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Cet hiver, Stéphanie et Mathieu ont eu le plaisir de discuter avec le groupe de chercheurs et artistes derrière le projet « Auxauralités ». Voici notre entretien avec Georges qui nous parle plus en détail de son travail collaboratif sur les métamatériaux acoustiques. – –
This winter, Stéphanie and Mathieu had the pleasure of discussing with the group of researchers and artists behind the “Auxauralités” project. We interviewed Georges to talk in greater detail about his collaborative work on acoustic metamaterials.

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Retrospective Resonance on Listen Deep: Poetry, Sound and Multitudinous Remix (Post)

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Two years ago today, Klara du Plessis and Deanna Fong participated in the event Listen Deep: Poetry, Sound and Multitudinous Remix, curated by Margaret Christakos and hosted at the University of Toronto on 8 March 2019. What follows is a brief description of the event’s activities, and then a transcription of a conversation that they had shortly after the event.

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On Literary Machine Listening and Pedagogy: The Praxis Studio with Julie Funk, Faith Ryan, and Jentery Sayers (Post)

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This summer, I reached out to Jentery Sayers with some questions about his research on voice user interfaces. He told me his research had veered in new directions and proposed that we discuss other related projects happening at The University of Victoria, where he teaches, and runs the Praxis Studio for Comparative Media Studies. He suggested I get in touch with Julie Funk and Faith Ryan to learn more about what’s happening at the lab, which I did. Here’s a peek into their innovative work: ‘literary machine listening’ and teaching audio in fiction in the classroom.

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“Dubbing It Into the Earth”: A Conversation with Kaie Kellough (Post)

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Calling Kaie Kellough an ancestral voice is maybe presumptive or even paradoxical, considering the bold aesthetic leaps in his work, and his widening reputation as a necessary innovative voice among a rising generation of writers in Canada. Whether it be in the circuitry between voice, image, and jazz of his collaborative “UBGNLSWRE” with musician and composer Jason Sharp and Kevin Yuen Kit Lo, or in the lyrical torrent of his Magnetic Equator, winner of the Griffin Poetry Prize (McClelland & Stewart, 2019), Kaie’s poiesis is undeniably futurist. It’s from the futurism of his writing, however, that the ancestral surfaces. He is attuned to the frequencies of many Black histories unfolding all at once. The ‘past’ still reverberates with the same intensity. By weaving memoryscapes across continents in Magnetic Equator and the fiction collection Dominoes at the Crossroads (Véhicule, 2020), Kaie’s work splashes in history’s restlessness. History never knocks politely. It seeps in through the floorboards. Kaie is unafraid to go down with its tide.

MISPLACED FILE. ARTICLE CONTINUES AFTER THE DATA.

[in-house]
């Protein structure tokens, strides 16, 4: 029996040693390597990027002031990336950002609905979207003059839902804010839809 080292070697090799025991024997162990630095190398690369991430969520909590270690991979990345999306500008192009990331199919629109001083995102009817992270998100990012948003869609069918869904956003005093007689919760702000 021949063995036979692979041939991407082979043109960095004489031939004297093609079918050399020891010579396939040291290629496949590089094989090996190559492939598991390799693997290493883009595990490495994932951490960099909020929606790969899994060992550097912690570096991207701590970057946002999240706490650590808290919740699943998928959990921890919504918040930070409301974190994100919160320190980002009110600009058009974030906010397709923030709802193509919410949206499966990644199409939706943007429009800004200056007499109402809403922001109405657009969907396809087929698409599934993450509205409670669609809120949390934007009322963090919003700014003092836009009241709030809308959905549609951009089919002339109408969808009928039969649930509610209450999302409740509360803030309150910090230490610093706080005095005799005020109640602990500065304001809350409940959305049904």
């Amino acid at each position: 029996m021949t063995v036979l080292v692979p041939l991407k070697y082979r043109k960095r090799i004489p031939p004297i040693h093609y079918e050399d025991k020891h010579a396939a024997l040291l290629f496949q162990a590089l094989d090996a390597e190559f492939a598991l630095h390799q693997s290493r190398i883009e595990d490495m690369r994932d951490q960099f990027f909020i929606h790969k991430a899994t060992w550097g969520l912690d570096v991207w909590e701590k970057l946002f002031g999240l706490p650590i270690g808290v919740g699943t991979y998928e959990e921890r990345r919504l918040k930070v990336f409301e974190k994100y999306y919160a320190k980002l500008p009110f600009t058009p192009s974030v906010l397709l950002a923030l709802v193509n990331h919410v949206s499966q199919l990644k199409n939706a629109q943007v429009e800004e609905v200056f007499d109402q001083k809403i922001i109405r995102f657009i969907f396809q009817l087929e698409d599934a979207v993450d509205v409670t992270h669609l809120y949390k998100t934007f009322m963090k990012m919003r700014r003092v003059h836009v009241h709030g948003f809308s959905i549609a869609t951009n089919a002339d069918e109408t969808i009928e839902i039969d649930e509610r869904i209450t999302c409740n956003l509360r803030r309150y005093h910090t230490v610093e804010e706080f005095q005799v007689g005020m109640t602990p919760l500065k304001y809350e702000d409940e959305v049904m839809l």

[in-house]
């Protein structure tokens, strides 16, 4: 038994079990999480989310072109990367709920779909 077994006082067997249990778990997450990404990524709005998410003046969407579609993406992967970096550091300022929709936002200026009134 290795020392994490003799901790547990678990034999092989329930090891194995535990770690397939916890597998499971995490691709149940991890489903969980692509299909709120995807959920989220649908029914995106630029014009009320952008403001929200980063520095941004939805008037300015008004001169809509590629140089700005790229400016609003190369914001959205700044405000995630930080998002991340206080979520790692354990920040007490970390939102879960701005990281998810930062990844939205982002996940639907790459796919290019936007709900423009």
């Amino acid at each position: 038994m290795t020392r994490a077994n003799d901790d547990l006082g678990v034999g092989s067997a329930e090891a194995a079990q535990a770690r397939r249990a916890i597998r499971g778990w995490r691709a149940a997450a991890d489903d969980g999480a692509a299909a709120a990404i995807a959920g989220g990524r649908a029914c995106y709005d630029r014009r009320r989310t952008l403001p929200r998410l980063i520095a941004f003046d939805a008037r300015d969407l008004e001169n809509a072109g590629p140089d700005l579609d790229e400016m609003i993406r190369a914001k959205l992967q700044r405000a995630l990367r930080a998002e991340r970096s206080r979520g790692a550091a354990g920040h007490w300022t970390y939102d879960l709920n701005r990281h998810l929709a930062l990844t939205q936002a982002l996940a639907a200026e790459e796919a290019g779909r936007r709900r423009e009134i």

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Sound Walks, Sound Talks: An Interview with Andre Furlani (Post)

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Back in the summer of 2020, still in the early months of the COVID-19 pandemic and its wide-ranging social restrictions, MA student Andrew Roberge initiated an interview with Listening, Sound, Agency symposium participant, Andre Furlani, whose recent research explores the poetics and politics of ambulation, or, walking. In this interview, learn more about Furlani’s research into the relationship between walking and sound, and about his interest in particular kinds of soundwalks.  The topic seems especially poignant now, so many months into the pandemic, when walking, and simply being outside and listening, have become cherished activities for much needed sensuous experience, and for our sense of connection to our environments, and to others (even if, at a distance).